If you can prove you have had possession of the land for the right period of time, then you should have a good case, unless the land or the owner happens to be a special case. You could initially make a detailed application to the Land Registry with all the supporting evidence.The Land Registry will notify the Registered Owner who would be asked if he agrees with your claim. Unfortunately, he may dispute your claim and you would then have to go to Court to prove your case. This is likely to mean uncertainty, delay and the risk of paying the legal owner’s costs if you lose your claim.
3 Squatting on Registered Land (starting after October 1991)
If the land you are claiming is registered land but you CANNOT show that you have had possession of it for a period of 12 years expiring before October 2003 but you CAN show 10 years possession up to today’s date, you might be able to make a claim under the new rules set out in the Land Registration Act 2002.
However, you are much less likely to be successful applying under the new rules. In fact, under the new rules it is impossible to get squatter’s rights over some types of registered land and against some types of land owner. In other cases you might have to show possession for more than 10 years and even up to 30 or 60 years.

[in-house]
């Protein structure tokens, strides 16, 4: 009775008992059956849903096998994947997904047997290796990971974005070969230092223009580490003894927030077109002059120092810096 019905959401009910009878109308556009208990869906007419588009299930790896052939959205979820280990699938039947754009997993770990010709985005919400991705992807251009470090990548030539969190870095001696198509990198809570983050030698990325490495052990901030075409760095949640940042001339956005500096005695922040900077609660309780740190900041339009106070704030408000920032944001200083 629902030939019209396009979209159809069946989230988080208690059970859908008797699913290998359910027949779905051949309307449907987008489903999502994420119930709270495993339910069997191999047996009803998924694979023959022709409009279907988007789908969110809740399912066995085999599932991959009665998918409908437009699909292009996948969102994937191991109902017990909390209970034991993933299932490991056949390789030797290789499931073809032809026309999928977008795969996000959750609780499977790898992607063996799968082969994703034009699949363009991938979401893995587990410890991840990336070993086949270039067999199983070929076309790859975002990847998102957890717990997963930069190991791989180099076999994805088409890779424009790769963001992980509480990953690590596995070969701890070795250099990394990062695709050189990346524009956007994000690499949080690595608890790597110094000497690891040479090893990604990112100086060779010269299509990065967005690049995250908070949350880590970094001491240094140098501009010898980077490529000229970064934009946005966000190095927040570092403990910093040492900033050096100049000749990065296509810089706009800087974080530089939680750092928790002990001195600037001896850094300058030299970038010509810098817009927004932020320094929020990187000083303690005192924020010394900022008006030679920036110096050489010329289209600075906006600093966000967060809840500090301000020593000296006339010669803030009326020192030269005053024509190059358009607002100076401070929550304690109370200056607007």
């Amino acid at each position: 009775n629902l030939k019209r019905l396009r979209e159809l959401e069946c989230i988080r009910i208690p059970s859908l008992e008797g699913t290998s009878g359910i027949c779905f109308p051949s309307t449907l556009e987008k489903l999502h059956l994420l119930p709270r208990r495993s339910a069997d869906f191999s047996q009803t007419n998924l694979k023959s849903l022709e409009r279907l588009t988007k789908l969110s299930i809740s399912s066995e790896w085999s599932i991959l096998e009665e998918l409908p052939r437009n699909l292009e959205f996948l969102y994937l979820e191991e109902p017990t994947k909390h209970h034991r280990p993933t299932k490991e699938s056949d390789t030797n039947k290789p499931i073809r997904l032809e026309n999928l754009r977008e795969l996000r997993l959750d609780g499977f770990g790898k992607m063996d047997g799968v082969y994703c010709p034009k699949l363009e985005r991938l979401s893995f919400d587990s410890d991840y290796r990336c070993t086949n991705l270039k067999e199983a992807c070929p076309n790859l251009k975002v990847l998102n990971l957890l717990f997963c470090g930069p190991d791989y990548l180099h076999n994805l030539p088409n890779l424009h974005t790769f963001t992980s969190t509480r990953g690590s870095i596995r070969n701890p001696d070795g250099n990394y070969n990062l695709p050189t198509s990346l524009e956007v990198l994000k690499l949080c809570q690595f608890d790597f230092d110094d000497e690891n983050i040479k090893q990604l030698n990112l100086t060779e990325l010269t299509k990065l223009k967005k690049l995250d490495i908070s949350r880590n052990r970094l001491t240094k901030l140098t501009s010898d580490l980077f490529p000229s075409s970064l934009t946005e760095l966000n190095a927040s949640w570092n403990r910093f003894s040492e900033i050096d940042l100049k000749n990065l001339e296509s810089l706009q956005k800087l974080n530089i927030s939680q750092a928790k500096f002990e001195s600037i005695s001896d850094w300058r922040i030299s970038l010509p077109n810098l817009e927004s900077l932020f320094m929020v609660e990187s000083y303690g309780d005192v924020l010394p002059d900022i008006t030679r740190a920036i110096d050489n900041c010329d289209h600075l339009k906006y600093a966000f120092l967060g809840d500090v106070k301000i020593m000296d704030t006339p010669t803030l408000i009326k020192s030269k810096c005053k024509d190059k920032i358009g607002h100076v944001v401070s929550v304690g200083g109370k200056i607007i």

If we consider that you have a good case you can make an application to the Land Registry. The Land Registry will send your application to the registered owner, who will be asked whether they accept your claim to the land. If the registered owner agrees to let you have the land then you will become the new registered owner.
Unfortunately, under the new rules, if the registered owner formally objects to your application within a set period of time your application will normally fail. The Land Registry will then reject your application. The registered owner can then eject you from the land, even though you might have been there for 10 or 20 years.
However, in general terms, if the registered owner doesn’t eject you from the land and you squat on the land for a further two years, you can then make a further application. This is more likely to be successful.
Boundary disputes are not common but it is important to be realistic if one does arise. Do not place too much emphasis on Land Registry plans but consider all the information you have, and look for a sensible solution.
Also bear in mind that when you come to sell the house, you may have to disclose to a purchaser that there has been a boundary dispute, whether you have won or lost your case. This might put off any potential purchaser.
The information in this guide is for general guidance only and specific advice will be needed on each case. If you want advice on the position of your boundaries, first look at the questions on the next page, since answers to them will help us to give you the best advice.